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The Rev. Marian Edmonds-Allen: Finding your place in America

Illustration by Pierce Thiot

Editor’s note: This essay is part of Deseret Magazine’s cover story “How to heal America’s partisan divide.”

Illustration by Kyle Hilton

I’m a bridge builder, someone who works to bring people together across political, social and faith divides. Usually my work centers around the LGBTQ and faith divide, or how religious liberty can bring us all together. Recently, however, people have been reaching out in deep distress asking for help, asking, “Is there a place for me in America? I just can’t stand (those people) and I feel like they have no respect for me, that they hate me for who I am.”

Which “side” does that come from, do you think? The left or the right? People of faith or secular? Mask wearers, anti-maskers? Whatever you guessed, you are exactly correct. People from all walks of life, all positions on every issue, are saying the same thing — they feel unwelcome, unheard and too often, afraid and even depressed.

There is good news, however. Even with the deep divides we see around us, those divides are matched by a longing: to be seen as human and worthy of respect, and a longing for connection. It is that longing, coupled with abilities each of us has, that will change our communities and nation back to places where disagreement is healthy and necessary, and all people are respected and valued.

Whether you care about healing divisions in your family, community or country, you are the one who holds the key: practicing and sharing love and exercising your natural curiosity. These are natural gifts that you possess, and here is how to use them:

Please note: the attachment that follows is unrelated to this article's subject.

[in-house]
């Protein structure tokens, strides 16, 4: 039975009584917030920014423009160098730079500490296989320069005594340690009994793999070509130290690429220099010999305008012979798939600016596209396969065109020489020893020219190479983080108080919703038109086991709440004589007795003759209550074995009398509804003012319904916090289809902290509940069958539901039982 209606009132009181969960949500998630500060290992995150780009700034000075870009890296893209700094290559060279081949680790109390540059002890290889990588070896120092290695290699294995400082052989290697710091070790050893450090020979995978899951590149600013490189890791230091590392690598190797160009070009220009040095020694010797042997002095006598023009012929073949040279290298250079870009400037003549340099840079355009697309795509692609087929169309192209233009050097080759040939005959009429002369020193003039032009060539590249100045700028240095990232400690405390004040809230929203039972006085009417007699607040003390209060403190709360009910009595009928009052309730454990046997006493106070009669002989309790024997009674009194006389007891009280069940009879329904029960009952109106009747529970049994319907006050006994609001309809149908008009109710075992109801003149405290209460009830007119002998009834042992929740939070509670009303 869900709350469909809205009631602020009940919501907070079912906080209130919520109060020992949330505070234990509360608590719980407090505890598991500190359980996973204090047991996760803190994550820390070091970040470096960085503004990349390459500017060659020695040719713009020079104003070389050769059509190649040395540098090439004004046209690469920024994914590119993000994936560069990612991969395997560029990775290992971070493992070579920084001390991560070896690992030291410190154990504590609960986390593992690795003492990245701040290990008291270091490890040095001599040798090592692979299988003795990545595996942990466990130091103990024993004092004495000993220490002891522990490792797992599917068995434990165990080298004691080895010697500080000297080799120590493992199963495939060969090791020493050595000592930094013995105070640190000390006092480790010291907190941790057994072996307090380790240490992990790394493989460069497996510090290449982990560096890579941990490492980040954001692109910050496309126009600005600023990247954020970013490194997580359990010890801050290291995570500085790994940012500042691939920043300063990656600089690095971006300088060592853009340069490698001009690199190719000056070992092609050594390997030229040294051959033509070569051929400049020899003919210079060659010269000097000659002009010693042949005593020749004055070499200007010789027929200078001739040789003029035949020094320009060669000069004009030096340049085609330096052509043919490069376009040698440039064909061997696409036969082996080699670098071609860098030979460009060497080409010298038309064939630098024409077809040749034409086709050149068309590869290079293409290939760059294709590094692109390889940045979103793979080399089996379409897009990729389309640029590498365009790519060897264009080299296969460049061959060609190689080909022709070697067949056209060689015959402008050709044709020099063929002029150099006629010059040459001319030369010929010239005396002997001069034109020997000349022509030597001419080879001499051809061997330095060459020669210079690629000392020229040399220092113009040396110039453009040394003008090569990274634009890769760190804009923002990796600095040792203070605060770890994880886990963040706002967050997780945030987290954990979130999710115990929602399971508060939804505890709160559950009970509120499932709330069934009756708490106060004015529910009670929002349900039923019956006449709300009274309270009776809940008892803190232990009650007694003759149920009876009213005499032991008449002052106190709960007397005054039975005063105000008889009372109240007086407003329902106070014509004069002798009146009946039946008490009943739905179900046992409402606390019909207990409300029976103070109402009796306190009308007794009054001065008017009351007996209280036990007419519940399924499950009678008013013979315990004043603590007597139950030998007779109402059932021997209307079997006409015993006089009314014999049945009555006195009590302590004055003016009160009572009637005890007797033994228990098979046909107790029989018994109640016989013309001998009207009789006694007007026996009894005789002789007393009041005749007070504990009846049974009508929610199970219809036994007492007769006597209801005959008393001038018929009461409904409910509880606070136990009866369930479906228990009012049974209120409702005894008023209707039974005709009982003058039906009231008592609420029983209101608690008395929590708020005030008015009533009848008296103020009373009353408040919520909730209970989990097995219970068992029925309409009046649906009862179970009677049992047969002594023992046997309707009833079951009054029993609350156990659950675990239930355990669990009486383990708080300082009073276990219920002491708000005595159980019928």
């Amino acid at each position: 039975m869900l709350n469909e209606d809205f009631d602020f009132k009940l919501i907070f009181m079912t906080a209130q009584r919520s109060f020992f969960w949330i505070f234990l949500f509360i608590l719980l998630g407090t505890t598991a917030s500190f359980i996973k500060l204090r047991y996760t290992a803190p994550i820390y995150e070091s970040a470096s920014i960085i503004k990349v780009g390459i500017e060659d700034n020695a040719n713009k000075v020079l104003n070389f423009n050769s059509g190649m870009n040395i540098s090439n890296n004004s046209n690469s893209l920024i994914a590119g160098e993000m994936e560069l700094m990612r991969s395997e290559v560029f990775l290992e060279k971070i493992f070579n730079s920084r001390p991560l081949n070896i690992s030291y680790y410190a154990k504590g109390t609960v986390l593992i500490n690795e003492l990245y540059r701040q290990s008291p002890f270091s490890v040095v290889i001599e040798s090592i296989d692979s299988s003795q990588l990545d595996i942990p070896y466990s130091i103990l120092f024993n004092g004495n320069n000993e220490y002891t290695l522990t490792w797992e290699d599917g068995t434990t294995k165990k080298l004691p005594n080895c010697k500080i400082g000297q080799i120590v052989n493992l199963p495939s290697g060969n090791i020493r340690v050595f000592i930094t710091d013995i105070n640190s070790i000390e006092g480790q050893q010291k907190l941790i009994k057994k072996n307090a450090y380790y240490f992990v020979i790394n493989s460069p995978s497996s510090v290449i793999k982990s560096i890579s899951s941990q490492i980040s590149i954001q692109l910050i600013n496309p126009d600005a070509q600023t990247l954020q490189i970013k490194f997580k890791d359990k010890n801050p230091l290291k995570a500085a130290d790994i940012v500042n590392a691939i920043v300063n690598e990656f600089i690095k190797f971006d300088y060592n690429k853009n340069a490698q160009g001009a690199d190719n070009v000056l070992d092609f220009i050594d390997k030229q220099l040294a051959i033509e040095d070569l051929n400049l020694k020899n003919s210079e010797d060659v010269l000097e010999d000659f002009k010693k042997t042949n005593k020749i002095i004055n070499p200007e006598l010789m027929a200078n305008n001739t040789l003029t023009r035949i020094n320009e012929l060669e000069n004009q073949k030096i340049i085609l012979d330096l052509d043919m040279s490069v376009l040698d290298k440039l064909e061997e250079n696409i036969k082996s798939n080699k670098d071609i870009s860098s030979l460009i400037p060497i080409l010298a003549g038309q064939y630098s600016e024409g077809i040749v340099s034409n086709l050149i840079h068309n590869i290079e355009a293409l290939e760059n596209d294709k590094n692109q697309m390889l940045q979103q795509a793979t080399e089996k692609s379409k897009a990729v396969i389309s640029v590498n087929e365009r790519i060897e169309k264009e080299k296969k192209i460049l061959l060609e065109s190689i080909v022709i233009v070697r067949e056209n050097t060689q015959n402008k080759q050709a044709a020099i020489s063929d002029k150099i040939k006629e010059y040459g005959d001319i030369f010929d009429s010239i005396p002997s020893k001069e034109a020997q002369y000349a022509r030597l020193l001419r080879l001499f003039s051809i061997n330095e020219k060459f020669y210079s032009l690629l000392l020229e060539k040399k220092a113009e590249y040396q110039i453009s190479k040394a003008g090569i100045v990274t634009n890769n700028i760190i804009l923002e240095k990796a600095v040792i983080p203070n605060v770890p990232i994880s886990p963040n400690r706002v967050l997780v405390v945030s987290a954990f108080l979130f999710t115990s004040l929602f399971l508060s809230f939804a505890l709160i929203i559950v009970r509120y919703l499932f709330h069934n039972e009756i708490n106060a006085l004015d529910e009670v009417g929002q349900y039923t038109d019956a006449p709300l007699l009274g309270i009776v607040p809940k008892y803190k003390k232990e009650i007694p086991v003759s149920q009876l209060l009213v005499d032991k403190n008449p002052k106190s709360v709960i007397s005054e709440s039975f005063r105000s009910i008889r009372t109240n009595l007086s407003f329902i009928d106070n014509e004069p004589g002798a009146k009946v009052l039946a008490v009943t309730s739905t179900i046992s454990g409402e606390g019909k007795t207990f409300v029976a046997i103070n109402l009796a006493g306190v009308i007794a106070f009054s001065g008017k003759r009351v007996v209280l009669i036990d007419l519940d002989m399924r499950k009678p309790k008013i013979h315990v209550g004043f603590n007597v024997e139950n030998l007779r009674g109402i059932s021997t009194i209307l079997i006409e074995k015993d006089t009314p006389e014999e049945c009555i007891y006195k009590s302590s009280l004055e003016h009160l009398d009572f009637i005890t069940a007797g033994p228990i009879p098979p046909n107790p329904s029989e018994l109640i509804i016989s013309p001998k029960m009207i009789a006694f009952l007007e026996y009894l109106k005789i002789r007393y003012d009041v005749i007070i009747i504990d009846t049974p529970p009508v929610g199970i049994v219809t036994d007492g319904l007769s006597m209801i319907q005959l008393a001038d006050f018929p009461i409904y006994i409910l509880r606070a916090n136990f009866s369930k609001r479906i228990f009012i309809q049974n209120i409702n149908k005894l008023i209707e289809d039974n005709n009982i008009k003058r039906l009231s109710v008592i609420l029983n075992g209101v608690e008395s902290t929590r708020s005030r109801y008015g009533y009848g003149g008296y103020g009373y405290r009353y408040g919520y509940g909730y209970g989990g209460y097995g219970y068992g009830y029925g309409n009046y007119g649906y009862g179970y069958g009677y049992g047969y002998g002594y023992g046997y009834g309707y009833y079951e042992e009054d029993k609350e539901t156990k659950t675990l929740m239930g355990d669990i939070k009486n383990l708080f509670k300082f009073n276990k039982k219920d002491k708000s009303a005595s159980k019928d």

Start with curiosity. I hear every day from someone who can’t “even begin to understand” how (someone) could think the way they do. That is your cue! If you are incredulous or outraged or “can’t imagine” how someone could think that way, ask them. Ask someone you care about and ask with two intentions: look to understand, ask for a story if you are having trouble understanding. And while you seek to understand, also look for where you might find something that resonates with you, even a little.

Along with curiosity, practice love. When I see a photo in the news or hear an outrageous story, I find that I react in negative ways — I recoil or even feel revulsion. That is our next cue: to respond with love. Find the well of love within you and share it with those who are difficult for you to relate to. I am a Christian pastor, and one of my faith practices is to notice those people in the world who I disagree with, and to pray for them. That act of prayer blesses me deeply.

Lastly, to heal our nation’s divides, please make a friend or rekindle a friendship with someone who is very different from you. These seemingly small acts are actually the powerful forces of love. All that is required is for you to be the person you were born to be, a person worthy of respect, deeply connected to our world, and sharing your gifts of curiosity and love.

The Rev. Marian Edmonds-Allen is the executive director of Parity, a New York City-based national nonprofit that works at the intersection of faith and LGBTQ+ concerns, and the director of Blessed by Difference, a project that seeks to promote curious and collaborative bridging across the LGBTQ+ and faith divide.

This story appears in the January/February issue of Deseret Magazine. Learn more about how to subscribe.